To improve data quality, input and ownership must come from all parts of your organization. Companies are turning to and relying more on data governance councils within their organizations. This team is comprised of professionals who act as the guiding force behind the data governance strategy. For example, data scientists, engineers, the business team and even professionals from the call center, as they have direct contact with customers, would all provide quality insight. Further, data councils help to build trust and relationships within the community.
Communicating about Data Governance
For data governance to be valued within an organization, it’s necessary to get creative when speaking about it. As a data professional, you may be tempted to talk about numbers and KPIs, but to get other departments excited about the value, you need to tell stories with data; talk impacts, customers, products. The focus needs to be on the business value of data.
Tina Sebert presenting this topic at the DataConnect Conference in Columbus, Ohio- Hosted by Women in Analytics
Data is all about trust. Admittedly, we hear about compliance problems and yes, it happens. Customers lose trust in a company, a brand, and that is a reputation challenge. It’s a compliance issue, but we can’t lose focus on the positive impacts of data collection. Talk about the impacts first, get people in the organization excited and then transition into metrics. Trust is earned, not given. We all want to make sure that our data is trusted.
Learn From the Past
What have we learned? Data governance is not an IT problem. How do we embed governance into our initiatives? It’s a culture change that needs to happen and it’s a heavy lift; an effort in which we all need to partake. We need to act differently. If we act differently, what’s going to happen? We’re going to earn the trust of our partners. We’re going to earn the trust of our executives to make more investments in the tools and initiatives that are going to make our jobs easier. We’re going to give the company the advantage that we’re driving towards.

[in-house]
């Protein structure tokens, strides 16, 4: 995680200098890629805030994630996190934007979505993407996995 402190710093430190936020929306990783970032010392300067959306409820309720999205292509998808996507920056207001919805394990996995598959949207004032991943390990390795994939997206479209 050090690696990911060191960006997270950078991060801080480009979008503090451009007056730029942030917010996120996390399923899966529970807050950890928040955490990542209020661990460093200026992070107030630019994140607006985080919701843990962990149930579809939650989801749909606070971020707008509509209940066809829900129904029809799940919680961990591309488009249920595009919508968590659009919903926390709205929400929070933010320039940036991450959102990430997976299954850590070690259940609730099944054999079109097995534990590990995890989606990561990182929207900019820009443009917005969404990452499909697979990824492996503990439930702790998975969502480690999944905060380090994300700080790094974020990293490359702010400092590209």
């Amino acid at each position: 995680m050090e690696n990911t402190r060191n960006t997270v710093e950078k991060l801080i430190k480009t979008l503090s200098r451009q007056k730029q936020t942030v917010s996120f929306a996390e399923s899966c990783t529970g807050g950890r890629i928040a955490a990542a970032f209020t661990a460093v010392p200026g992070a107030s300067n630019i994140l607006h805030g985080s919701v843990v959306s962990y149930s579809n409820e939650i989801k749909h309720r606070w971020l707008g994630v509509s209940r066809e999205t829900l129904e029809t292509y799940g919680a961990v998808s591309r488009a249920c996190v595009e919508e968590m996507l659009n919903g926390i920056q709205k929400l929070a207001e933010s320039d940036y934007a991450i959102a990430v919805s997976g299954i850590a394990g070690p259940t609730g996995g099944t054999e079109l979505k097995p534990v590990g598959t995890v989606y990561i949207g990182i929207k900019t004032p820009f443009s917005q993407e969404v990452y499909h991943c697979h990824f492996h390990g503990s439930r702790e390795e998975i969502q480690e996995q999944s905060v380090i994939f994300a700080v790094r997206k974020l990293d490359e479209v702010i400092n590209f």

The Second Rule of Data Governance is…Rebranding?
Poor data governance can lead to inaccuracies, confusion, and loss of trust in enterprise data. Good data governance enables more informed teams, better decision making, and improved operational efficiency. To align your organization with the latter, I believe it’s important to rethink the traditional approach to data governance by changing the way we collaborate, communicate, and learn from the past. Putting these three tactics into action can drastically improve the culture of data governance within your organization.
However, some believe that data governance is played out and there’s no chance of whipping the negative stigma. To them I say, “What about a rebrand? Can we get the culture change that’s needed if we rebrand our governance?”
I challenge you to explore this idea and share your thoughts in the comments.
To explore the idea of rebranding data governance more, check out this video to hear what data professionals at the DataConnect Conference in Columbus, Ohio- Hosted by Women in Analytics had to say.
At Apexon, we offer end-to-end Data Governance services to help you achieve your data governance goals. We help market leaders and emerging startups achieve faster insights, better data understanding, improved decision-making, increased collaboration, and regulatory data compliance. To learn more, check out Apexon’s Data Governance Services.